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There are numerous distinctions between a Home Rule Town and a General Law Town, and the following are just a few of the distinctions that tend to receive the most attention amongst towns considering the transition:
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Home Rule towns are required to write and adopt a Charter. The Charter, for all practical purposes, is a Municipal Constitution that is written and adopted by the citizens of the Home Rule town via an election. The Charter defines and limits the powers, duties, and responsibilities of local government based on local preferences and desires. It defines the form of local government and establishes organizational provisions. The citizens determine the necessary controls over their town government such as elections, referendums, initiatives and recall, and definition of the procedures to amend the Charter. Essentially, the Town Charter describes and defines local government based on local preferences and controls as opposed to general laws which have been written by the Texas legislature such as:
Texas towns operate under 2 different types of local government, General Law and Home Rule.
General Law is a town whose powers are limited by the specific authority granted by Texas statutes. They are restricted to doing what state statutes direct or permit them to do. A specific grant of authority or permission must be provided for in the statutes to initiate a particular action or it may not be taken. General Law towns are generally smaller and most often under 5,000 in population.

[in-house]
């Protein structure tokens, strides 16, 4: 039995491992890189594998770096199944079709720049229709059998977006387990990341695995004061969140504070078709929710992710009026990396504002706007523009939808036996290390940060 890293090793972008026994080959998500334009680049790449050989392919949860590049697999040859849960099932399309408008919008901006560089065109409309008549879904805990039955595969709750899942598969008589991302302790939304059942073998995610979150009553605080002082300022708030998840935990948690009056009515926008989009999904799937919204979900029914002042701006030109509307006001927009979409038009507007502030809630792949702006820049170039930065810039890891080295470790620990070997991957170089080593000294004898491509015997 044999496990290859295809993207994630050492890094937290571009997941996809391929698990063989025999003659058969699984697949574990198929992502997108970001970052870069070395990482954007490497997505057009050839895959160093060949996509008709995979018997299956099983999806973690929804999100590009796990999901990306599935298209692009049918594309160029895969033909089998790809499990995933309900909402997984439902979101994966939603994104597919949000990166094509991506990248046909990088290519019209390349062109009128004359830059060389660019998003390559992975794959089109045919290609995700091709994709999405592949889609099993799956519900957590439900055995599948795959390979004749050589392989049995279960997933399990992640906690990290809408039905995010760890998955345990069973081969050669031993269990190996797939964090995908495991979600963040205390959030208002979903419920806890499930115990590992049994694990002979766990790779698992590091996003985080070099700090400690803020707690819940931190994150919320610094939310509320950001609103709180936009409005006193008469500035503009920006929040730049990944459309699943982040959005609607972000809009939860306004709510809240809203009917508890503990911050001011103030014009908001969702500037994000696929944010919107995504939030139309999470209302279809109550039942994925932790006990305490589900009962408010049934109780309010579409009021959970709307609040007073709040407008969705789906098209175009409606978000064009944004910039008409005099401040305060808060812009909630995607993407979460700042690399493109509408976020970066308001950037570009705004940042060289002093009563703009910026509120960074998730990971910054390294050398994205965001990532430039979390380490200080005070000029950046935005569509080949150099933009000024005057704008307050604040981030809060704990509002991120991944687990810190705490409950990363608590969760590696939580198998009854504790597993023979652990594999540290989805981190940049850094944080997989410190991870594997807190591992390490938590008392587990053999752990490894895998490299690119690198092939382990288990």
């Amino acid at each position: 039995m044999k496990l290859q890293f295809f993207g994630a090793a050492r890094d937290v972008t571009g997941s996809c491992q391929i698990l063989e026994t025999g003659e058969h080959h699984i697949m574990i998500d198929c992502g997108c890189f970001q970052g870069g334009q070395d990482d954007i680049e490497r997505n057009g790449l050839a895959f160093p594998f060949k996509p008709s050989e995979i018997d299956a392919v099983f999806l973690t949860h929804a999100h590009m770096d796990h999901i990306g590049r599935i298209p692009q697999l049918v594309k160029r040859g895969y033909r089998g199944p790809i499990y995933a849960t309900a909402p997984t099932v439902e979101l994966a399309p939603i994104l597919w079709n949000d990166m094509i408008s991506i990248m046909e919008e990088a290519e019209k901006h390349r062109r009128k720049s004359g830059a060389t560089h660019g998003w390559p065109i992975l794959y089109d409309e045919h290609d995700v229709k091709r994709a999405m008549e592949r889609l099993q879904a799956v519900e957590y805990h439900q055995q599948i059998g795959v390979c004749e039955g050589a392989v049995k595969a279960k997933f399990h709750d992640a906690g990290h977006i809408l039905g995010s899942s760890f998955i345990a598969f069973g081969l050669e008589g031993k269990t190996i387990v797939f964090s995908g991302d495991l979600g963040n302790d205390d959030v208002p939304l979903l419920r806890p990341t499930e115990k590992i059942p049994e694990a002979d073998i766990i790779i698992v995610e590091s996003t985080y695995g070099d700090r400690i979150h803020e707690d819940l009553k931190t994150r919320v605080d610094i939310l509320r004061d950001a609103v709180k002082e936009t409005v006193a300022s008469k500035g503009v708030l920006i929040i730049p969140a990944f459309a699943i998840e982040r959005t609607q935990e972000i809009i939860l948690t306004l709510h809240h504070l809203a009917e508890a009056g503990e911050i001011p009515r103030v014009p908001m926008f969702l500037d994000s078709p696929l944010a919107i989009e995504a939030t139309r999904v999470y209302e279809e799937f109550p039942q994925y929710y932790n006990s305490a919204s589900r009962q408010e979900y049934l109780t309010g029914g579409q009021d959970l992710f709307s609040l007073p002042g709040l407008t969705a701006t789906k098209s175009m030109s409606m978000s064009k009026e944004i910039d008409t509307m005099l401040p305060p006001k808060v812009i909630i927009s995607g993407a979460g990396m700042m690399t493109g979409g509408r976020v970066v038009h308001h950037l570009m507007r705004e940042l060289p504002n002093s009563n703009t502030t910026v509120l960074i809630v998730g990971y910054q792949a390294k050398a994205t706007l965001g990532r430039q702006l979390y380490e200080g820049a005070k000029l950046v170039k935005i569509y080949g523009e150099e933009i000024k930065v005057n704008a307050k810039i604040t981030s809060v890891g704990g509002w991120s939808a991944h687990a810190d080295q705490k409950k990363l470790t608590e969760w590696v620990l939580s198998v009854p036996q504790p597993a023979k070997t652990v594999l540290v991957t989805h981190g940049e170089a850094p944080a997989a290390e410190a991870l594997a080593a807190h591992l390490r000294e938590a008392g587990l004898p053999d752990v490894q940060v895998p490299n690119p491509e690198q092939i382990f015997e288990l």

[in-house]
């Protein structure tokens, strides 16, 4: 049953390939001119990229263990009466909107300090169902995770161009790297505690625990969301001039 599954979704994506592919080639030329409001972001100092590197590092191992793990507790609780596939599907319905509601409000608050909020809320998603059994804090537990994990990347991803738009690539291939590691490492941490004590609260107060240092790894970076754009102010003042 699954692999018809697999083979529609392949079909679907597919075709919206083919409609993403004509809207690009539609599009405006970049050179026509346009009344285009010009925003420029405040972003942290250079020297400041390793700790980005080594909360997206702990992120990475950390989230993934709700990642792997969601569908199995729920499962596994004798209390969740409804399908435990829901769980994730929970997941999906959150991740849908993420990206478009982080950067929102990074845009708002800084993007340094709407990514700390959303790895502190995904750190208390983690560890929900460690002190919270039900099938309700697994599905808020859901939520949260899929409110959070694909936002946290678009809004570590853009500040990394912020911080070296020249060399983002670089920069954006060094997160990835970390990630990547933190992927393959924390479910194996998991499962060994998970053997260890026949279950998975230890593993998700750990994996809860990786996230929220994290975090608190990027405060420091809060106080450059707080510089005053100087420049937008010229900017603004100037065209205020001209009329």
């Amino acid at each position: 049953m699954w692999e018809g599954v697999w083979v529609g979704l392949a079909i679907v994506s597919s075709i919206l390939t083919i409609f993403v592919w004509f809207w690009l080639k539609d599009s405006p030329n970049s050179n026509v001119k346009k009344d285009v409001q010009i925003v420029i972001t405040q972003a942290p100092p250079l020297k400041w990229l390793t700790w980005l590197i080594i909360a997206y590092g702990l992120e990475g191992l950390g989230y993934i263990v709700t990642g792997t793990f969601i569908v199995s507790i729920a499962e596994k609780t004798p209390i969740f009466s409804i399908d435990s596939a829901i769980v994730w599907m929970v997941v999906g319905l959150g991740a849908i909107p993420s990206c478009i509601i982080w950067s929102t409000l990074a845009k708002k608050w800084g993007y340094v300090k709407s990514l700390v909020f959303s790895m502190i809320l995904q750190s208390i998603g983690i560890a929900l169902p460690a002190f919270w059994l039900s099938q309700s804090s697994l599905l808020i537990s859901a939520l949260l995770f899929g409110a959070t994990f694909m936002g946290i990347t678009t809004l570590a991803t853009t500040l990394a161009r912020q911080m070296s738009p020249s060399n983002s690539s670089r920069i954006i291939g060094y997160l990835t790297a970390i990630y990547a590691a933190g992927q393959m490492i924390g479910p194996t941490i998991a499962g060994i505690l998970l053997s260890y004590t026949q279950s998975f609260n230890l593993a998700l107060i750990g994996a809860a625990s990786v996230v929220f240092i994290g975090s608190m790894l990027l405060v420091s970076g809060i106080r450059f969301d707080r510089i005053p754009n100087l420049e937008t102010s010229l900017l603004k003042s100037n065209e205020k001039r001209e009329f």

Home Rule is towns with a population over 5,000 in which the citizens have adopted a home rule charter to define the structure, power, duties, and authority of their local government. The legal position of Home Rule towns is the reverse of general Law towns. Rather than looking to state statutes to determine what they may do, Home Rule towns look to their local Charters to determine what they may do. Thus, a Home Rule town may take any action that is not prohibited by the Texas Constitution or statutes as long as the authority is granted in the Charter of the town. Home Rule towns have the full power of self-government and may take any action in the interest of the citizens’ health, safety, and welfare which is not contrary to the Texas and U.S. Constitutions or federal or state laws.